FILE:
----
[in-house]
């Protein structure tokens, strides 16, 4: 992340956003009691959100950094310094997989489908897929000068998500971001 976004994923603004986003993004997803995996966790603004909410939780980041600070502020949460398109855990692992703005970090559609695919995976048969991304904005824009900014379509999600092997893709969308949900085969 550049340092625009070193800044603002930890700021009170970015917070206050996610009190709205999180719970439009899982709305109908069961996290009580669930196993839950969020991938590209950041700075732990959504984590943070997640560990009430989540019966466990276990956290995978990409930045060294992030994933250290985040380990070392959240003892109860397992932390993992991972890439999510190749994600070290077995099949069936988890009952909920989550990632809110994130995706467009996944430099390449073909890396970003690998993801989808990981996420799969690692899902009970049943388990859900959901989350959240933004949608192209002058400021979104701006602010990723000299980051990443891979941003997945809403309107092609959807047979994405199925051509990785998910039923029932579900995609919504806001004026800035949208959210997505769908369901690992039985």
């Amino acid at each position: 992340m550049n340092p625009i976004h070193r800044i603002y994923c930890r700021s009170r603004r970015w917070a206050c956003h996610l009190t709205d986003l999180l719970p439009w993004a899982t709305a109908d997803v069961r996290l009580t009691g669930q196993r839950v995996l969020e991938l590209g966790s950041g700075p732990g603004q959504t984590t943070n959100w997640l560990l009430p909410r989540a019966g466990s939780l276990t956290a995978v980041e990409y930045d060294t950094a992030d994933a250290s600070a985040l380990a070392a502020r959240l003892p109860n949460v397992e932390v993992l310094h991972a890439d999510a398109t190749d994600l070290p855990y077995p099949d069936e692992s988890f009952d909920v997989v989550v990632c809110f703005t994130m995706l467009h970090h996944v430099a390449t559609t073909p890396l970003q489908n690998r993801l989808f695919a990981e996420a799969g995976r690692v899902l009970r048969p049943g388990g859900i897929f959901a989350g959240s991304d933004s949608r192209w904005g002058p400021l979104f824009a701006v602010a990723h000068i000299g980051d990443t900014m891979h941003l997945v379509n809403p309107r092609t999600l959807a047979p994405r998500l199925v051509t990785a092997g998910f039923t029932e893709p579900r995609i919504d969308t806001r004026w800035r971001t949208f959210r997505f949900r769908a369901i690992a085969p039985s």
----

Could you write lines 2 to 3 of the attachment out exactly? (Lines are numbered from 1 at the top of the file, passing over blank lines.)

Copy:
């Protein structure tokens, strides 16, 4: 992340956003009691959100950094310094997989489908897929000068998500971001 976004994923603004986003993004997803995996966790603004909410939780980041600070502020949460398109855990692992703005970090559609695919995976048969991304904005824009900014379509999600092997893709969308949900085969 550049340092625009070193800044603002930890700021009170970015917070206050996610009190709205999180719970439009899982709305109908069961996290009580669930196993839950969020991938590209950041700075732990959504984590943070997640560990009430989540019966466990276990956290995978990409930045060294992030994933250290985040380990070392959240003892109860397992932390993992991972890439999510190749994600070290077995099949069936988890009952909920989550990632809110994130995706467009996944430099390449073909890396970003690998993801989808990981996420799969690692899902009970049943388990859900959901989350959240933004949608192209002058400021979104701006602010990723000299980051990443891979941003997945809403309107092609959807047979994405199925051509990785998910039923029932579900995609919504806001004026800035949208959210997505769908369901690992039985």
């Amino acid at each position: 992340m550049n340092p625009i976004h070193r800044i603002y994923c930890r700021s009170r603004r970015w917070a206050c956003h996610l009190t709205d986003l999180l719970p439009w993004a899982t709305a109908d997803v069961r996290l009580t009691g669930q196993r839950v995996l969020e991938l590209g966790s950041g700075p732990g603004q959504t984590t943070n959100w997640l560990l009430p909410r989540a019966g466990s939780l276990t956290a995978v980041e990409y930045d060294t950094a992030d994933a250290s600070a985040l380990a070392a502020r959240l003892p109860n949460v397992e932390v993992l310094h991972a890439d999510a398109t190749d994600l070290p855990y077995p099949d069936e692992s988890f009952d909920v997989v989550v990632c809110f703005t994130m995706l467009h970090h996944v430099a390449t559609t073909p890396l970003q489908n690998r993801l989808f695919a990981e996420a799969g995976r690692v899902l009970r048969p049943g388990g859900i897929f959901a989350g959240s991304d933004s949608r192209w904005g002058p400021l979104f824009a701006v602010a990723h000068i000299g980051d990443t900014m891979h941003l997945v379509n809403p309107r092609t999600l959807a047979p994405r998500l199925v051509t990785a092997g998910f039923t029932e893709p579900r995609i919504d969308t806001r004026w800035r971001t949208f959210r997505f949900r769908a369901i690992a085969p039985s």